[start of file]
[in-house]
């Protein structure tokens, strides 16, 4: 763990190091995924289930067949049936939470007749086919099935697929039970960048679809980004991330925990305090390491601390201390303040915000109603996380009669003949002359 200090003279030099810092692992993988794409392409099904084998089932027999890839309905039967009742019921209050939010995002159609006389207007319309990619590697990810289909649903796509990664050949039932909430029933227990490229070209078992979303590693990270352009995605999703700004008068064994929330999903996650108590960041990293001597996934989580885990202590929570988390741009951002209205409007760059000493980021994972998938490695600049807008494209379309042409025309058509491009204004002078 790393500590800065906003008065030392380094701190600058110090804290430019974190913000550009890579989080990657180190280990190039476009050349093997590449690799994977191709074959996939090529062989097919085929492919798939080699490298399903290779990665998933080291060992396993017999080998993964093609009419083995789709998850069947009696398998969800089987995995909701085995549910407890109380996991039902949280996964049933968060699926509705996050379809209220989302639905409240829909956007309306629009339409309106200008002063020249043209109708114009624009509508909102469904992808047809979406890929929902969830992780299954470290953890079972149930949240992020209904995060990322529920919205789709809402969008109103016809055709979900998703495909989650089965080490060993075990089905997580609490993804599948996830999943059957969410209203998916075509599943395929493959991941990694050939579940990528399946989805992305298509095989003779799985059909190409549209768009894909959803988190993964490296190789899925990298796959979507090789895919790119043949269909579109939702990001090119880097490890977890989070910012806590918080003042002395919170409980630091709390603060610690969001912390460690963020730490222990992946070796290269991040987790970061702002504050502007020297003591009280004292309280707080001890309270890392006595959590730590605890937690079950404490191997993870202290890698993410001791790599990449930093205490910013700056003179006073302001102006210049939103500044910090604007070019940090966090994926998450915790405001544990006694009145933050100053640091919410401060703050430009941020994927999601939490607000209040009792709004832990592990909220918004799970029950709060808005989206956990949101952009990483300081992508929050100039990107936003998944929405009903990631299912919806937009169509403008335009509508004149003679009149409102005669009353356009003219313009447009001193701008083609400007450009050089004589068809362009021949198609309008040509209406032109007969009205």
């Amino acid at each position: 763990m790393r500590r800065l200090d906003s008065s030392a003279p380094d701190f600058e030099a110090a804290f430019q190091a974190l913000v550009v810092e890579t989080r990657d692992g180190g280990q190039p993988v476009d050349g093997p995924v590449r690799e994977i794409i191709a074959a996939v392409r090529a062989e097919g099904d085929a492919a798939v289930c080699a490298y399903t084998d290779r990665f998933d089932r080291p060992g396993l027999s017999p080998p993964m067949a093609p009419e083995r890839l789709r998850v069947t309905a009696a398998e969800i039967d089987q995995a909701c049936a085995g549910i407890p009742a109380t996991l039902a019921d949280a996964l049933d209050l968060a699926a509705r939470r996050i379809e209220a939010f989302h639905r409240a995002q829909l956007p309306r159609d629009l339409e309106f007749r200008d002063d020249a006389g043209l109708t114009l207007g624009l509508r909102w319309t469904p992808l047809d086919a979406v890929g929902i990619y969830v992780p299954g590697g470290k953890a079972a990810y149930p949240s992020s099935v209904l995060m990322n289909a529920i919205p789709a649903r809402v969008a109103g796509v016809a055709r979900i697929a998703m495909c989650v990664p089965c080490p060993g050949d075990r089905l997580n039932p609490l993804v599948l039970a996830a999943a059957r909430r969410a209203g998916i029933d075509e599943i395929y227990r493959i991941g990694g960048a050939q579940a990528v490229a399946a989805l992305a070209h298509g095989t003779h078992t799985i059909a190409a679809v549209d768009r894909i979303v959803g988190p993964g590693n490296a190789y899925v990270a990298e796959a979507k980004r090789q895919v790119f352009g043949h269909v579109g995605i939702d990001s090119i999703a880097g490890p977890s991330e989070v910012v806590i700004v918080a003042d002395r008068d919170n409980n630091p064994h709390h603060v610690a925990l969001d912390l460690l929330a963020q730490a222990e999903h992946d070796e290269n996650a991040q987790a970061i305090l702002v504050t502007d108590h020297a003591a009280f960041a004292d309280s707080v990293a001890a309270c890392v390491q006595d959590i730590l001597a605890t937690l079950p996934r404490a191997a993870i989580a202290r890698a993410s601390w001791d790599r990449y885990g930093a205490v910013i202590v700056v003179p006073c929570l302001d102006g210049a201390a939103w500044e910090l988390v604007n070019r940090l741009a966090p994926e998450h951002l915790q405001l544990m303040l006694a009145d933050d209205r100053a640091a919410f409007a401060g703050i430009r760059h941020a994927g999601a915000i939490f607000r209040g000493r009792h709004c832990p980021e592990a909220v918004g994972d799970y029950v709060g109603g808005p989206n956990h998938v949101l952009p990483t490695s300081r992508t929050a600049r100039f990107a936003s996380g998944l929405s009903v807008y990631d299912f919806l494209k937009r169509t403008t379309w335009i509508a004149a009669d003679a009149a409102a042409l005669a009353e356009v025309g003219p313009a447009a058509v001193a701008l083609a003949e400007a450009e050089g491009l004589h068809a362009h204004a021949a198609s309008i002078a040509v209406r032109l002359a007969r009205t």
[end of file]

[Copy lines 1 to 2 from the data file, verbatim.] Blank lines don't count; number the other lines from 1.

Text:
[in-house]
């Protein structure tokens, strides 16, 4: 763990190091995924289930067949049936939470007749086919099935697929039970960048679809980004991330925990305090390491601390201390303040915000109603996380009669003949002359 200090003279030099810092692992993988794409392409099904084998089932027999890839309905039967009742019921209050939010995002159609006389207007319309990619590697990810289909649903796509990664050949039932909430029933227990490229070209078992979303590693990270352009995605999703700004008068064994929330999903996650108590960041990293001597996934989580885990202590929570988390741009951002209205409007760059000493980021994972998938490695600049807008494209379309042409025309058509491009204004002078 790393500590800065906003008065030392380094701190600058110090804290430019974190913000550009890579989080990657180190280990190039476009050349093997590449690799994977191709074959996939090529062989097919085929492919798939080699490298399903290779990665998933080291060992396993017999080998993964093609009419083995789709998850069947009696398998969800089987995995909701085995549910407890109380996991039902949280996964049933968060699926509705996050379809209220989302639905409240829909956007309306629009339409309106200008002063020249043209109708114009624009509508909102469904992808047809979406890929929902969830992780299954470290953890079972149930949240992020209904995060990322529920919205789709809402969008109103016809055709979900998703495909989650089965080490060993075990089905997580609490993804599948996830999943059957969410209203998916075509599943395929493959991941990694050939579940990528399946989805992305298509095989003779799985059909190409549209768009894909959803988190993964490296190789899925990298796959979507090789895919790119043949269909579109939702990001090119880097490890977890989070910012806590918080003042002395919170409980630091709390603060610690969001912390460690963020730490222990992946070796290269991040987790970061702002504050502007020297003591009280004292309280707080001890309270890392006595959590730590605890937690079950404490191997993870202290890698993410001791790599990449930093205490910013700056003179006073302001102006210049939103500044910090604007070019940090966090994926998450915790405001544990006694009145933050100053640091919410401060703050430009941020994927999601939490607000209040009792709004832990592990909220918004799970029950709060808005989206956990949101952009990483300081992508929050100039990107936003998944929405009903990631299912919806937009169509403008335009509508004149003679009149409102005669009353356009003219313009447009001193701008083609400007450009050089004589068809362009021949198609309008040509209406032109007969009205």